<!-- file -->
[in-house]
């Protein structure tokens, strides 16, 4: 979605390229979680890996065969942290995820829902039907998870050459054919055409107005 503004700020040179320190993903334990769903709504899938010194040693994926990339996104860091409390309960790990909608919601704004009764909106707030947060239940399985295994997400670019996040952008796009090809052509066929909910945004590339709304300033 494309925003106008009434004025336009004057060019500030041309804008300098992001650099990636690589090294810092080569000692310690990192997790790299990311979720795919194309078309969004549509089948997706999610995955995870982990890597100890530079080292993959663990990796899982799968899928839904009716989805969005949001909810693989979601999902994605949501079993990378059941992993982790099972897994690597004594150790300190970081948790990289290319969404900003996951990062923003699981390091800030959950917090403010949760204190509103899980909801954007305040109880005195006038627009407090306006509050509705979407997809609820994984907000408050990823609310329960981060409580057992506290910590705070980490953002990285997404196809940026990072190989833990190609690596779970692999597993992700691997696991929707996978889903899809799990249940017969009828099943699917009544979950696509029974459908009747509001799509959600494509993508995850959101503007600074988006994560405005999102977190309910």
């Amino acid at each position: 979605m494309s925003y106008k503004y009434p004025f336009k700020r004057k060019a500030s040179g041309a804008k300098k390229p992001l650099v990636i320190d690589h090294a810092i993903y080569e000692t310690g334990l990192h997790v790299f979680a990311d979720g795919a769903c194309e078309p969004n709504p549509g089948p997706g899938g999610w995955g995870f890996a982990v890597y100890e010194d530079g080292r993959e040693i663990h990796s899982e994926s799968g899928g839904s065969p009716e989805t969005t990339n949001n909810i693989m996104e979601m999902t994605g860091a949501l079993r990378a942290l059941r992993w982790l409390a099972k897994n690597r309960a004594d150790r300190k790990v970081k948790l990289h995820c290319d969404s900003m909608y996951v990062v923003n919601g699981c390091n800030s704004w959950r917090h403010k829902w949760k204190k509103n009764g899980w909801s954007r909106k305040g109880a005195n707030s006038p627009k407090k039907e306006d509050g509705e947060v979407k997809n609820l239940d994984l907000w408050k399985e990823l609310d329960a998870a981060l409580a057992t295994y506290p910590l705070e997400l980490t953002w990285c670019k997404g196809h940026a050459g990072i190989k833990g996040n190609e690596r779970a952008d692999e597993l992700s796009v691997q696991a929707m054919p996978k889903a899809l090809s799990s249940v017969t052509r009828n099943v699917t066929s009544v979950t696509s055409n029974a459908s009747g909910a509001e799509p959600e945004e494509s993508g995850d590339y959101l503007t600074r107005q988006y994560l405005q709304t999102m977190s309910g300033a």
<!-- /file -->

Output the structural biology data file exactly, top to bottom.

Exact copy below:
[in-house]
């Protein structure tokens, strides 16, 4: 979605390229979680890996065969942290995820829902039907998870050459054919055409107005 503004700020040179320190993903334990769903709504899938010194040693994926990339996104860091409390309960790990909608919601704004009764909106707030947060239940399985295994997400670019996040952008796009090809052509066929909910945004590339709304300033 494309925003106008009434004025336009004057060019500030041309804008300098992001650099990636690589090294810092080569000692310690990192997790790299990311979720795919194309078309969004549509089948997706999610995955995870982990890597100890530079080292993959663990990796899982799968899928839904009716989805969005949001909810693989979601999902994605949501079993990378059941992993982790099972897994690597004594150790300190970081948790990289290319969404900003996951990062923003699981390091800030959950917090403010949760204190509103899980909801954007305040109880005195006038627009407090306006509050509705979407997809609820994984907000408050990823609310329960981060409580057992506290910590705070980490953002990285997404196809940026990072190989833990190609690596779970692999597993992700691997696991929707996978889903899809799990249940017969009828099943699917009544979950696509029974459908009747509001799509959600494509993508995850959101503007600074988006994560405005999102977190309910």
């Amino acid at each position: 979605m494309s925003y106008k503004y009434p004025f336009k700020r004057k060019a500030s040179g041309a804008k300098k390229p992001l650099v990636i320190d690589h090294a810092i993903y080569e000692t310690g334990l990192h997790v790299f979680a990311d979720g795919a769903c194309e078309p969004n709504p549509g089948p997706g899938g999610w995955g995870f890996a982990v890597y100890e010194d530079g080292r993959e040693i663990h990796s899982e994926s799968g899928g839904s065969p009716e989805t969005t990339n949001n909810i693989m996104e979601m999902t994605g860091a949501l079993r990378a942290l059941r992993w982790l409390a099972k897994n690597r309960a004594d150790r300190k790990v970081k948790l990289h995820c290319d969404s900003m909608y996951v990062v923003n919601g699981c390091n800030s704004w959950r917090h403010k829902w949760k204190k509103n009764g899980w909801s954007r909106k305040g109880a005195n707030s006038p627009k407090k039907e306006d509050g509705e947060v979407k997809n609820l239940d994984l907000w408050k399985e990823l609310d329960a998870a981060l409580a057992t295994y506290p910590l705070e997400l980490t953002w990285c670019k997404g196809h940026a050459g990072i190989k833990g996040n190609e690596r779970a952008d692999e597993l992700s796009v691997q696991a929707m054919p996978k889903a899809l090809s799990s249940v017969t052509r009828n099943v699917t066929s009544v979950t696509s055409n029974a459908s009747g909910a509001e799509p959600e945004e494509s993508g995850d590339y959101l503007t600074r107005q988006y994560l405005q709304t999102m977190s309910g300033a």